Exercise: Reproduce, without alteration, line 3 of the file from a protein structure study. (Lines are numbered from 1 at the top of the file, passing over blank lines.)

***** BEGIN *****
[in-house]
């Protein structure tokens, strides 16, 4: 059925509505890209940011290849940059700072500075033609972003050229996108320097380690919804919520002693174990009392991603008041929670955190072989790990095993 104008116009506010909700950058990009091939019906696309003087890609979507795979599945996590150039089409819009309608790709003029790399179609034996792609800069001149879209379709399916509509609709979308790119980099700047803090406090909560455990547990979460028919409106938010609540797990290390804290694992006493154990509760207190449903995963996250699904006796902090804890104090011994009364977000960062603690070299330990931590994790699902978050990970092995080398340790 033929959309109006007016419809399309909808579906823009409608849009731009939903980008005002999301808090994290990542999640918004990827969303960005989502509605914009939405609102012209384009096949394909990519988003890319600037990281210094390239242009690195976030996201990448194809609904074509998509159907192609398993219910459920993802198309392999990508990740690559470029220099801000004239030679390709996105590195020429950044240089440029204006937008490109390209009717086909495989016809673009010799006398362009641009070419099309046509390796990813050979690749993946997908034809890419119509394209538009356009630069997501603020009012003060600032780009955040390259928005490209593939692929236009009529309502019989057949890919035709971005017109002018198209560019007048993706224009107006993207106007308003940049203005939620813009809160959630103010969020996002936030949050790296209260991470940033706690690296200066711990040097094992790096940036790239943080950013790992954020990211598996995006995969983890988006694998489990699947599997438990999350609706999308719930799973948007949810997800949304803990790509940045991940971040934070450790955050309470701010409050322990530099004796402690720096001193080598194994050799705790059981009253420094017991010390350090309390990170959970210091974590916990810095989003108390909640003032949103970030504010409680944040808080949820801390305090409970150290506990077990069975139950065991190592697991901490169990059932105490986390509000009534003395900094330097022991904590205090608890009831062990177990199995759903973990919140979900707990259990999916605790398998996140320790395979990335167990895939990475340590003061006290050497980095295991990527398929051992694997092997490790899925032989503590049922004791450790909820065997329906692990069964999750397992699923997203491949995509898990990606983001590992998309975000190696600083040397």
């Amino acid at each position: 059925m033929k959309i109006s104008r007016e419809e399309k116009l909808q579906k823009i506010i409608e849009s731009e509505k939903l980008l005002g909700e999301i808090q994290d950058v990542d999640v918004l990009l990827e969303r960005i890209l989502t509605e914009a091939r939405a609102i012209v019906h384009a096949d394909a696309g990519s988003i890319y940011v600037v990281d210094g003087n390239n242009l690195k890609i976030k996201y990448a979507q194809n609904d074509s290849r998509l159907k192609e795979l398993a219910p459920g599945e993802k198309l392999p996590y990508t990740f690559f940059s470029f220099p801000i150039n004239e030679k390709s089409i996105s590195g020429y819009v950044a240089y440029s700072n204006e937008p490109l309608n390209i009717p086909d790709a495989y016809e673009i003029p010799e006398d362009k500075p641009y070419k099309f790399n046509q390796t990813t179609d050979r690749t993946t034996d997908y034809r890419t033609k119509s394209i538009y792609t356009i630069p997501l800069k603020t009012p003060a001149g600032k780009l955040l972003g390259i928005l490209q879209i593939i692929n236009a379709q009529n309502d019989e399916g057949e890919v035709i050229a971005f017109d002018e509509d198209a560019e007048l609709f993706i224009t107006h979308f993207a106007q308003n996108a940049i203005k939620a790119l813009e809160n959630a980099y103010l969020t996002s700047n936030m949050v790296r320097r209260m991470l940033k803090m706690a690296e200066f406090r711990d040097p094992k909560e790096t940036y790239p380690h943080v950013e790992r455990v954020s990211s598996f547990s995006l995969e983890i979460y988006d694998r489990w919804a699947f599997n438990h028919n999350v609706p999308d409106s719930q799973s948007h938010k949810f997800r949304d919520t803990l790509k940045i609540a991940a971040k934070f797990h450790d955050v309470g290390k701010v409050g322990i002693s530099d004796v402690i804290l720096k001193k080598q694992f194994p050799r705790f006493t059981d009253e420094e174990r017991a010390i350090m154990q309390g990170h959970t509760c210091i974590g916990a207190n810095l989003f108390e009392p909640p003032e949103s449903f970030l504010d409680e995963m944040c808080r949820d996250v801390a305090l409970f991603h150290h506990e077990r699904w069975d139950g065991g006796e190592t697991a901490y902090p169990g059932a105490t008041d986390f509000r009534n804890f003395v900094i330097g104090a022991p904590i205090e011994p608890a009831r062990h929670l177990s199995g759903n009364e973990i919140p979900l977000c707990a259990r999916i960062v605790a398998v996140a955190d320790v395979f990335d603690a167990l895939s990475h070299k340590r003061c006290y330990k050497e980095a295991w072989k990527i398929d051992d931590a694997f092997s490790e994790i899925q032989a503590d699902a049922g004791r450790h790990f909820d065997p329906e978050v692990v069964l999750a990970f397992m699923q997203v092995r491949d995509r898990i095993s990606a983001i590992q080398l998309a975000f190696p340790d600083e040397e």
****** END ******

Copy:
């Amino acid at each position: 059925m033929k959309i109006s104008r007016e419809e399309k116009l909808q579906k823009i506010i409608e849009s731009e509505k939903l980008l005002g909700e999301i808090q994290d950058v990542d999640v918004l990009l990827e969303r960005i890209l989502t509605e914009a091939r939405a609102i012209v019906h384009a096949d394909a696309g990519s988003i890319y940011v600037v990281d210094g003087n390239n242009l690195k890609i976030k996201y990448a979507q194809n609904d074509s290849r998509l159907k192609e795979l398993a219910p459920g599945e993802k198309l392999p996590y990508t990740f690559f940059s470029f220099p801000i150039n004239e030679k390709s089409i996105s590195g020429y819009v950044a240089y440029s700072n204006e937008p490109l309608n390209i009717p086909d790709a495989y016809e673009i003029p010799e006398d362009k500075p641009y070419k099309f790399n046509q390796t990813t179609d050979r690749t993946t034996d997908y034809r890419t033609k119509s394209i538009y792609t356009i630069p997501l800069k603020t009012p003060a001149g600032k780009l955040l972003g390259i928005l490209q879209i593939i692929n236009a379709q009529n309502d019989e399916g057949e890919v035709i050229a971005f017109d002018e509509d198209a560019e007048l609709f993706i224009t107006h979308f993207a106007q308003n996108a940049i203005k939620a790119l813009e809160n959630a980099y103010l969020t996002s700047n936030m949050v790296r320097r209260m991470l940033k803090m706690a690296e200066f406090r711990d040097p094992k909560e790096t940036y790239p380690h943080v950013e790992r455990v954020s990211s598996f547990s995006l995969e983890i979460y988006d694998r489990w919804a699947f599997n438990h028919n999350v609706p999308d409106s719930q799973s948007h938010k949810f997800r949304d919520t803990l790509k940045i609540a991940a971040k934070f797990h450790d955050v309470g290390k701010v409050g322990i002693s530099d004796v402690i804290l720096k001193k080598q694992f194994p050799r705790f006493t059981d009253e420094e174990r017991a010390i350090m154990q309390g990170h959970t509760c210091i974590g916990a207190n810095l989003f108390e009392p909640p003032e949103s449903f970030l504010d409680e995963m944040c808080r949820d996250v801390a305090l409970f991603h150290h506990e077990r699904w069975d139950g065991g006796e190592t697991a901490y902090p169990g059932a105490t008041d986390f509000r009534n804890f003395v900094i330097g104090a022991p904590i205090e011994p608890a009831r062990h929670l177990s199995g759903n009364e973990i919140p979900l977000c707990a259990r999916i960062v605790a398998v996140a955190d320790v395979f990335d603690a167990l895939s990475h070299k340590r003061c006290y330990k050497e980095a295991w072989k990527i398929d051992d931590a694997f092997s490790e994790i899925q032989a503590d699902a049922g004791r450790h790990f909820d065997p329906e978050v692990v069964l999750a990970f397992m699923q997203v092995r491949d995509r898990i095993s990606a983001i590992q080398l998309a975000f190696p340790d600083e040397e």